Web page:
The Grand Chess Tour kicked off with its first event of the tour – the 2022 Superbet Chess Classic – a 10-player classical round-robin event taking place in Bucharest, Romania. While most fans and the commentators were keeping their eyes on the game between GM Caruana (World Number 4) – GM Firouzja (World Number 3), it was GM Wesley So who became the early leader of the event after beating GM Shakhriyar Mamedyarov, the 2021 Superbet Chess Classic Romania defending champion The rest of the games of the day were drawn.
Wesley So – Shakhriyar Mamedyarov 1-0
Maxime Vachier-Lagrave – Leinier Dominguez Perez 1/2-1/2
Fabiano Caruana – Alireza Firouzja 1/2-1/2
Ian Nepomniachtchi – Bogdan-Daniel Deac 1/2-1/2
Levon Aronian – Richard Rapport 1/2-1/2
13th World Champion Garry Kasparov makes the first move 1. c4 of the game between Caruana – Firouzja | Photo: Grand Chess Tour, Lennart Ootes
Standings after Round 1
The first game to finish was coincidentally the game that chess fans were looking forward to the most. The two chess giants qualified for the candidates via the Grand Swiss last November, in which GM Caruana was the winner. Many were wondering what GM Firouzja had been up to given his chess hiatus from over-the-board events, but he jokingly responded in his interview that mostly “living the life and preparing for the Candidates”. Caruana seems to have surprised Firouzja on move one with 1. c4 to which he responded with the solid 1..e6. Soon there was a transposition QGD leading to a Carlsbad pawn structure. In the ensuing middlegame , it seemed that Caruana had the upper hand for a while, but he decided not to play f4 (around move 17 or 19) leading to a calm position. After a series of relatively accurate strategic maneuvers the players did not seem to find a way to improve their position, so they agreed to a draw by repetition on move 29.
Fabiano Caruana deep in thought | Photo: Grand Chess Tour, Lennart Ootes
In a topical Petroff defense line, GM Nepomniachtchi, (“Nepo”) was on the White side of an opening he employed in his 2021 World Championship match against Magnus Carlsen. Nepo deviated from the more common 9. 0-0 in favor of 9. Qh5. GM Deac responded swiftly with 9..g6 and after dismissing White’s queen, he essayed a novelty with 11…Qe7 instead of 11…Be7. Black’s plan was to trade off queens on c5. While both players were making their moves relatively fast, nudging the idea of still being in well-known theoretical territories, Deac was the first to make things complicated for himself by playing 17…c5, which allowed White a slightly better endgame after Bd2. However, Nepo responded with the risky 18.h5, after which 18…c4 would have given Black excellent chances to even fight for an advantage. Instead, Deac played the safe 18….Qd4 after which the game simplified to a position where most of White’s advantage was symbolic. The game ended in a draw by repetition.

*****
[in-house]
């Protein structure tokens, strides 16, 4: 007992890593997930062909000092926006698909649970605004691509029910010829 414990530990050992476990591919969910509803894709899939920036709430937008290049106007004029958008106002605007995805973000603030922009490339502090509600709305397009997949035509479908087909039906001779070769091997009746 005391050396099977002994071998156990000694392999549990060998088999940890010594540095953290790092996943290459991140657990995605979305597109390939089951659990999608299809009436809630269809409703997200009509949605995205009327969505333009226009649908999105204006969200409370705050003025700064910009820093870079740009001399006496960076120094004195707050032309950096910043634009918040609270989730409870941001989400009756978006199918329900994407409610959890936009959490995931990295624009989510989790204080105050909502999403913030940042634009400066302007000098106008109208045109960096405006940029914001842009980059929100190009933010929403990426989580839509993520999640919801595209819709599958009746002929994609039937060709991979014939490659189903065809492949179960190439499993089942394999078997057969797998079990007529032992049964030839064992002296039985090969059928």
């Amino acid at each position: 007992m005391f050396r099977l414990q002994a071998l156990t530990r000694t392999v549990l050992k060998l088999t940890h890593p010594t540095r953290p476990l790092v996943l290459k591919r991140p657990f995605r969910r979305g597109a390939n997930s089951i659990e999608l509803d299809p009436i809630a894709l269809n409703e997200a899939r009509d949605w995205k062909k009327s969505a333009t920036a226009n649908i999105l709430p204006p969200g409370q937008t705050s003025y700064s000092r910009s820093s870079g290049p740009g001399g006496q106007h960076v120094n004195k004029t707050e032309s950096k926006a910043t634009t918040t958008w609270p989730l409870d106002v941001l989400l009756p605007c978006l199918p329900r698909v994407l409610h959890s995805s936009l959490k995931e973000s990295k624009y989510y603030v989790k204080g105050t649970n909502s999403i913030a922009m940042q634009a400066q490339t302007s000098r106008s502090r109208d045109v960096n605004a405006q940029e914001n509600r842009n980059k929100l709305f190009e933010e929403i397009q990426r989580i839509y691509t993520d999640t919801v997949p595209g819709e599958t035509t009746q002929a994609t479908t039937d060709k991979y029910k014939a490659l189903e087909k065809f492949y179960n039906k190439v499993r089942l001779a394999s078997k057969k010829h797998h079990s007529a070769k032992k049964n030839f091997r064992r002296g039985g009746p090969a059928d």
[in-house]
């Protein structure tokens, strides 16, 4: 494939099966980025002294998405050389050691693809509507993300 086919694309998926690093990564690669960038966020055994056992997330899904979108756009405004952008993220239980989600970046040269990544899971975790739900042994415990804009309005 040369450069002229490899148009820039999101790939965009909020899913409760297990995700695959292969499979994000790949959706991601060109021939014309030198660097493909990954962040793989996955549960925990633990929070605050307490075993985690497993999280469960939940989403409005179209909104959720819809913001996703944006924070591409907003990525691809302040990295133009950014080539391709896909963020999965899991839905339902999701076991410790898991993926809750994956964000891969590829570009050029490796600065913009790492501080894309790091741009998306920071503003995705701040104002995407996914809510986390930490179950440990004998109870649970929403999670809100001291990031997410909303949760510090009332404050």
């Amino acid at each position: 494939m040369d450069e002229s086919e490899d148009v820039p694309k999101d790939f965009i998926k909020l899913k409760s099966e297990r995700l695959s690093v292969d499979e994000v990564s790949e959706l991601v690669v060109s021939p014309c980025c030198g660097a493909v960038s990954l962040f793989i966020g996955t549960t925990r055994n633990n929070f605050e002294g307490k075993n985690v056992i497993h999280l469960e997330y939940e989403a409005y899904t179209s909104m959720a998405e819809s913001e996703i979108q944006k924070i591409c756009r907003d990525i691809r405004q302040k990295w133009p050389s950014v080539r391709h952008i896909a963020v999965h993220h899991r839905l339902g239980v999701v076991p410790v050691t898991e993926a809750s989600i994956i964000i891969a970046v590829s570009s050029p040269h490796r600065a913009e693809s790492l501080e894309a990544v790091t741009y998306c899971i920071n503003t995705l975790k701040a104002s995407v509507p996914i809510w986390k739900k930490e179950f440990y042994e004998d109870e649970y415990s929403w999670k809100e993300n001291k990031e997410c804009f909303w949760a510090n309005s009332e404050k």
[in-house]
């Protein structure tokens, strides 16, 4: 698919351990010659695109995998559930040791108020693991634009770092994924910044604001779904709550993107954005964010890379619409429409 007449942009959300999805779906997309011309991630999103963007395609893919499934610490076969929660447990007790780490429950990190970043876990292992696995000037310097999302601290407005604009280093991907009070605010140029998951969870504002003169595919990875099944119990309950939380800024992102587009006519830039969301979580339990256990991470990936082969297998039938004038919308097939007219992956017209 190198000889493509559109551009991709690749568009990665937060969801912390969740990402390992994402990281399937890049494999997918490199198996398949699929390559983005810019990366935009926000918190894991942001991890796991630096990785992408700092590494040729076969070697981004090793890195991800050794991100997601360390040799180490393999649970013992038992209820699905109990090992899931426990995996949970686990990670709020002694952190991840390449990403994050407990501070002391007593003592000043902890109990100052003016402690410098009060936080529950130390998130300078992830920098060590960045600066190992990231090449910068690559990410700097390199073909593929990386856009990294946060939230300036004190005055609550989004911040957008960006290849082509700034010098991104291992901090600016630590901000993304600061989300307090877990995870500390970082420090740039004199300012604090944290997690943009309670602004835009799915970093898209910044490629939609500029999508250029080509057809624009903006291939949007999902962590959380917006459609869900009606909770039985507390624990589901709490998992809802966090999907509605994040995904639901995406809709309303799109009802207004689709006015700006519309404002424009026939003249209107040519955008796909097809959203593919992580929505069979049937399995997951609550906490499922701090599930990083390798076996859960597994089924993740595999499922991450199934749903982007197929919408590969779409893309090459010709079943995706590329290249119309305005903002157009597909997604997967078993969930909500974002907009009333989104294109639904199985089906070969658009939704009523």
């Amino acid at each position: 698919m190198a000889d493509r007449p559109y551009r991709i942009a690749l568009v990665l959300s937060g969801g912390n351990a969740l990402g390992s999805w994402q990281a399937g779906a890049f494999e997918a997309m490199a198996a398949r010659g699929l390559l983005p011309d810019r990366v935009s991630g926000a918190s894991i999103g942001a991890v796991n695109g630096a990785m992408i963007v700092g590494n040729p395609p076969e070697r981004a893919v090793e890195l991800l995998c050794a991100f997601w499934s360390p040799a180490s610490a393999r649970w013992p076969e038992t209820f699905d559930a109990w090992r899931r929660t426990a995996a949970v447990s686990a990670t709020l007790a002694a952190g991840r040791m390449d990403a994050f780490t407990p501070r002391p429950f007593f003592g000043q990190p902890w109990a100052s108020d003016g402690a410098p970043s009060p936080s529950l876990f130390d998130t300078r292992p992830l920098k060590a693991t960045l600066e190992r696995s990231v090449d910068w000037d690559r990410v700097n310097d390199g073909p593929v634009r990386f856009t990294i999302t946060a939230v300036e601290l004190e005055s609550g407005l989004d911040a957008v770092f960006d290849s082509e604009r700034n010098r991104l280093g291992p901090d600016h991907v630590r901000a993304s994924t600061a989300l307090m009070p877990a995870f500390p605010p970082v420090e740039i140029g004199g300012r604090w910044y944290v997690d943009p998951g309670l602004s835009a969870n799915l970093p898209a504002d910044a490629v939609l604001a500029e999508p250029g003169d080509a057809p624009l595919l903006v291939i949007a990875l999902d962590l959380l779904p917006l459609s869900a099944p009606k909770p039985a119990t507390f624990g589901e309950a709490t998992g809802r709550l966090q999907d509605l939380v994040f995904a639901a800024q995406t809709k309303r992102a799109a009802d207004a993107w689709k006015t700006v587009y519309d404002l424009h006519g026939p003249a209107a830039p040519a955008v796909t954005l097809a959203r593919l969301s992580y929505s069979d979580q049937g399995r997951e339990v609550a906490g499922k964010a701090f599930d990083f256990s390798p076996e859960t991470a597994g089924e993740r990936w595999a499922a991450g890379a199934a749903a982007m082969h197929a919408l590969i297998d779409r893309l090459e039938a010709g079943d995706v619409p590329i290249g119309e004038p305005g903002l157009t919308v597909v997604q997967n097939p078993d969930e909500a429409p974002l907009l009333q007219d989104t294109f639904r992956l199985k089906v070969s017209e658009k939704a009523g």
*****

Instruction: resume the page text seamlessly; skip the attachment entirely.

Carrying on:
A very focused Ian Nepo | Photo: Grand Chess Tour, Lennart Ootes
This game saw two great theoreticians following another topical line in the Petroff Defense, which was popularized by the Carlsen-Caruana World Championship Match in 2018. Soon the queens were traded off the board and a symmetrical pawn structure emerged. GM MVL managed to trade one his knights for Black’s light-square Bishop, but GM Dominguez’ position was too solid and after a few exchanges the game ended in a draw by repetition in 36 moves.
Focus-mode on for Maxime Vachier-Lagrave | Photo: Grand Chess Tour, Lennart Ootes
This game was not without surprises in the style of both GM Aronian and GM Rapport. Although they both followed their main repertoire: Aronian was back to 1.d4 after some recent games with 1.e4, while Rapport responded with his solid Slav. Rapport chose a dxc4 system in and recaptured on d7 with his Bishop on move 10, which seems to be the new fashionable trend. Modern engines seem to believe Black is fine after some more in depth analysis despite showing some advantage for White. Aronian simply developed his pieces and prepared to take advantage of his extra space in the center, while Rapport did the same and followed the only active response with Be8 and f5 after which his bishop comfortably landed on g6. Aronian did not manage to make a dent in Black’s position and the engines even claimed advantage for Black had Rapport played 19…h6. Although it is not clear what should Black’s plan should be. After some more moves, the game fizzled out into a drawn position.
Levon Aronian, looking calm at the office in Round 1 | Photo: Grand Chess Tour, Lennart Ootes
Last year, in the 2021 edition of the Superbet Chess Classic Romania, the two players faced one another in the first round as well, just then, it was Mamedyarov who had the White pieces and the game ended in a draw. This year, this was the only decisive game of the day and it also turned out to be the longest one. GM Wesley So chose an ambitious set up against GM Mamedyarov’s Nimzowich and soon achieved a position with the bishop pair. Later on, he traded his advantage leading to one with opposite-color bishops, where So’s dark-square bishop was superior to Black’s light-square bishop. Although the engines may show several inaccuracies on account of both players, it was So who maintained his advantage all the way to the endgame. At some point, it seemed that Mamedyarov had managed to build a fortress, but after defending for hours, he blundered a pawn push on move 52…Qxb5?? allowing White’s queen to infiltrate on e6 and following an inevitable mate. He resigned before Wesley was able to make his next move.
GM Wesley So was the only one to bring a full point in Round 1 | Photo: Grand Chess Tour, Lennart Ootes